The August updates on the Hopewell Valley History Project site included a new history brief on the forgotten story of Mercer Street – not just the earlier home of the American Legion, but also a major stonecutting operation for the first half of the 1900s. Another post highlighted the registered historic sites of Hopewell Township, as featured on bookmarks created by the Historic Preservation Committee.
A set of new photos from around 1916 courtesy of Bob Gantz helped illustrate a post on Hopewell’s lost liveries, which provided facilities for horses near to the Hopewell House inn and Central Hotel.
And there were several new collections of images, including postcards of Pennington and trade cards from Gandy’s Drug Store.
By the numbers, we finished the month with 233 files in the Archives, including 105 documents and 128 maps and aerials. The Image Gallery now has 2194 files. The Aerial Panoramas Collection has 23 images for 3 towns. The Pamphlet Collection has 141 files in 7 categories for 3 towns, and the Property Reports Collection has 76 files, with 58 Site Survey reports and 18 Property Briefs. The interactive History Map includes 775 addresses with 102 historic places in Hopewell Borough. Please keep the materials coming!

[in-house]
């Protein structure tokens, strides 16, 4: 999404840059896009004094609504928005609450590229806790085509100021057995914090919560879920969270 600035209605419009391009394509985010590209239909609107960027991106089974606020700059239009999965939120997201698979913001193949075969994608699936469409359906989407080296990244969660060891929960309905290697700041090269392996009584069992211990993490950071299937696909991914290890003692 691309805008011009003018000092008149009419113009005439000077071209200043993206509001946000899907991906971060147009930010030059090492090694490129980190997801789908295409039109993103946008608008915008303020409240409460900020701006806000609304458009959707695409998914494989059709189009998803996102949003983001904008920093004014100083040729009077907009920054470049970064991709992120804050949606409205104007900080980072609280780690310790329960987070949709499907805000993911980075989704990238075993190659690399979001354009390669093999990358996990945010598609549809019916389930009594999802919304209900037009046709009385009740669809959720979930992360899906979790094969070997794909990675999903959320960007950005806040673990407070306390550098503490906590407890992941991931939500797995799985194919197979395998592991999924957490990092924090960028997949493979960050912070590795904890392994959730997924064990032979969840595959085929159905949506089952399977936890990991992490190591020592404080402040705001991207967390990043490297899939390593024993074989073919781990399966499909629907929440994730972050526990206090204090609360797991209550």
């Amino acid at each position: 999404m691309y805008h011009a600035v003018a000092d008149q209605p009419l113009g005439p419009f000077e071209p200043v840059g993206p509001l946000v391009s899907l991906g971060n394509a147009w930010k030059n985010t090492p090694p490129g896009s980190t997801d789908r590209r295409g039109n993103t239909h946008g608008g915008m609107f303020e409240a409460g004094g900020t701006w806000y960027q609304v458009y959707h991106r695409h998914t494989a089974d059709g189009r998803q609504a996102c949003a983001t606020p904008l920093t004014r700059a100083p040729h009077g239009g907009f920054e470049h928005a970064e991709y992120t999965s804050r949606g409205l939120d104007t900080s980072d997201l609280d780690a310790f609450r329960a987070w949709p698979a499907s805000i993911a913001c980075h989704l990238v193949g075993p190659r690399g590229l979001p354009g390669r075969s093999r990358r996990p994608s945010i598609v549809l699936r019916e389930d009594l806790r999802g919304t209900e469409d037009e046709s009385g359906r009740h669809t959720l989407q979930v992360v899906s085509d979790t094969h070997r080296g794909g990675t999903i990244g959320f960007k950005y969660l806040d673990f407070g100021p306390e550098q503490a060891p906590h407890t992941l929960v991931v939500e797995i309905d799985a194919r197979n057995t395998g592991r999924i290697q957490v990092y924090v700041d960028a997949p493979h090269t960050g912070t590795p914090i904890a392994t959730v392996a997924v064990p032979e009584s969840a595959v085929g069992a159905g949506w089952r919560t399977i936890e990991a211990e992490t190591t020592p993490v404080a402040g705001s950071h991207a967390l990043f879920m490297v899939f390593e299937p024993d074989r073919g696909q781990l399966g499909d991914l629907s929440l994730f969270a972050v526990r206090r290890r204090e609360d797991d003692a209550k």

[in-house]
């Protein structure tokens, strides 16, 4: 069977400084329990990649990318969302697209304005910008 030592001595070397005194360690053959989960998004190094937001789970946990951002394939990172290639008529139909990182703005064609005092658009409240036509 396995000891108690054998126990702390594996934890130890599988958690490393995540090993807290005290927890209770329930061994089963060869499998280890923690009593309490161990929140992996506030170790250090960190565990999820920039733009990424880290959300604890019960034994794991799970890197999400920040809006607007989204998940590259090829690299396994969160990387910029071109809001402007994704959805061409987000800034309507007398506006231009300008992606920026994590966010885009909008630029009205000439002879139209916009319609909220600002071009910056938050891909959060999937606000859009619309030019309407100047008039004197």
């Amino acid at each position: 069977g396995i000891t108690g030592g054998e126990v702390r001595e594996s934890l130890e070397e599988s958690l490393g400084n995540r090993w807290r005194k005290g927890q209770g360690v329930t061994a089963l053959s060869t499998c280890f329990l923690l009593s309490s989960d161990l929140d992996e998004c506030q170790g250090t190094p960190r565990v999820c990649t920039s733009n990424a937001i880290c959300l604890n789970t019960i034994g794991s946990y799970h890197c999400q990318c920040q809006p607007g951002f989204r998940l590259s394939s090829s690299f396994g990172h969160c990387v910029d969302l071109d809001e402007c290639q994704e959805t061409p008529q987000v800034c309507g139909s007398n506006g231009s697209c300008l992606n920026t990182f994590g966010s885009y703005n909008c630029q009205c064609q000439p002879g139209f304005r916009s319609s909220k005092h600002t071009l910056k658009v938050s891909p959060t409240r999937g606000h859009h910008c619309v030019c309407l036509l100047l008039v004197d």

Hopewell Township Historic Sites
These are two sets of bookmarks describing Hopewell Township historic sites, published by the Hopewell Township Historic Preservation Commission (HPC) – 16 bookmarks done in 2004, and a 8 more in 2020 (with a couple expansions of the earlier set).
You can quickly browse the historic sites, with summaries, and then click to see the full sets of bookmarks. Each bookmark highlights a particular historic site, with information on its history, and whether it is listed on the National, New Jersey, and/or Hopewell Township Register of Historic Places.
== See the full set of Hopewell Township Historic Site Bookmarks (large PDF)
in the Pamphlet Collection ==
Mercer Street – Legion Hall and Stonecutting
Mercer Street in Hopewell is a fascinating example of how familiar – and also how different – our streetscapes appear compared to the early 1900s.
For example, the small building set back at the northeast end of Mercer, before the corner property on Model Avenue, was the home of Hopewell Valley American Legion Post 339 in the 1950s and 60s. It is still remembered today especially because of the annual Legion Carnival on the property, and because the building was an integral part of the route of the Hopewell Memorial Day parades.